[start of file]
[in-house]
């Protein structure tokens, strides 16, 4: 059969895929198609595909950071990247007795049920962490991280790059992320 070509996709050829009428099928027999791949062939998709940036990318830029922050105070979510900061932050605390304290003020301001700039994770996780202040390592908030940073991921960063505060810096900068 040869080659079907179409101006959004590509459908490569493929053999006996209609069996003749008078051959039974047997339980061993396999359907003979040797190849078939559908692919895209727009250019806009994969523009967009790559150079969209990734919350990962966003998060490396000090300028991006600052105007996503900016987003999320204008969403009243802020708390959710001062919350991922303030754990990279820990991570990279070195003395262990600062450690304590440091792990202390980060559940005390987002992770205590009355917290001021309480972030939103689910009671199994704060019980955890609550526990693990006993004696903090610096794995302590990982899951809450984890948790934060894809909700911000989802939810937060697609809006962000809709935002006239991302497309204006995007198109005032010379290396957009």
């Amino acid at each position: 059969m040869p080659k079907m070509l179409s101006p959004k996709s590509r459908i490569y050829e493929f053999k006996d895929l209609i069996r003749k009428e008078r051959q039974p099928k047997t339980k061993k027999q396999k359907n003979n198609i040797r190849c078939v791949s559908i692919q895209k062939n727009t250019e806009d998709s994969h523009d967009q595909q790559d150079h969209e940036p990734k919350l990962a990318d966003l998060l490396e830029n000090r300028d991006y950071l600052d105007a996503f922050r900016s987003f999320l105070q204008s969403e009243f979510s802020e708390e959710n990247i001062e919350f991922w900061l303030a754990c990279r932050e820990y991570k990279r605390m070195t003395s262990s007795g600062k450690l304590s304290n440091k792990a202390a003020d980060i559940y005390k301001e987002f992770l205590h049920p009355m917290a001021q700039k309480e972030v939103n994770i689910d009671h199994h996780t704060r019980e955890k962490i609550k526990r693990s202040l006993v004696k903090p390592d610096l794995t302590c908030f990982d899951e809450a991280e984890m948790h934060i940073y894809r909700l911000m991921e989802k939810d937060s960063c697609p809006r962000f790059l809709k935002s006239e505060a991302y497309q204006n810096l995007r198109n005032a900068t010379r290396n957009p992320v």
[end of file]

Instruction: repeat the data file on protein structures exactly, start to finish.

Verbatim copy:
[in-house]
């Protein structure tokens, strides 16, 4: 059969895929198609595909950071990247007795049920962490991280790059992320 070509996709050829009428099928027999791949062939998709940036990318830029922050105070979510900061932050605390304290003020301001700039994770996780202040390592908030940073991921960063505060810096900068 040869080659079907179409101006959004590509459908490569493929053999006996209609069996003749008078051959039974047997339980061993396999359907003979040797190849078939559908692919895209727009250019806009994969523009967009790559150079969209990734919350990962966003998060490396000090300028991006600052105007996503900016987003999320204008969403009243802020708390959710001062919350991922303030754990990279820990991570990279070195003395262990600062450690304590440091792990202390980060559940005390987002992770205590009355917290001021309480972030939103689910009671199994704060019980955890609550526990693990006993004696903090610096794995302590990982899951809450984890948790934060894809909700911000989802939810937060697609809006962000809709935002006239991302497309204006995007198109005032010379290396957009």
């Amino acid at each position: 059969m040869p080659k079907m070509l179409s101006p959004k996709s590509r459908i490569y050829e493929f053999k006996d895929l209609i069996r003749k009428e008078r051959q039974p099928k047997t339980k061993k027999q396999k359907n003979n198609i040797r190849c078939v791949s559908i692919q895209k062939n727009t250019e806009d998709s994969h523009d967009q595909q790559d150079h969209e940036p990734k919350l990962a990318d966003l998060l490396e830029n000090r300028d991006y950071l600052d105007a996503f922050r900016s987003f999320l105070q204008s969403e009243f979510s802020e708390e959710n990247i001062e919350f991922w900061l303030a754990c990279r932050e820990y991570k990279r605390m070195t003395s262990s007795g600062k450690l304590s304290n440091k792990a202390a003020d980060i559940y005390k301001e987002f992770l205590h049920p009355m917290a001021q700039k309480e972030v939103n994770i689910d009671h199994h996780t704060r019980e955890k962490i609550k526990r693990s202040l006993v004696k903090p390592d610096l794995t302590c908030f990982d899951e809450a991280e984890m948790h934060i940073y894809r909700l911000m991921e989802k939810d937060s960063c697609p809006r962000f790059l809709k935002s006239e505060a991302y497309q204006n810096l995007r198109n005032a900068t010379r290396n957009p992320v």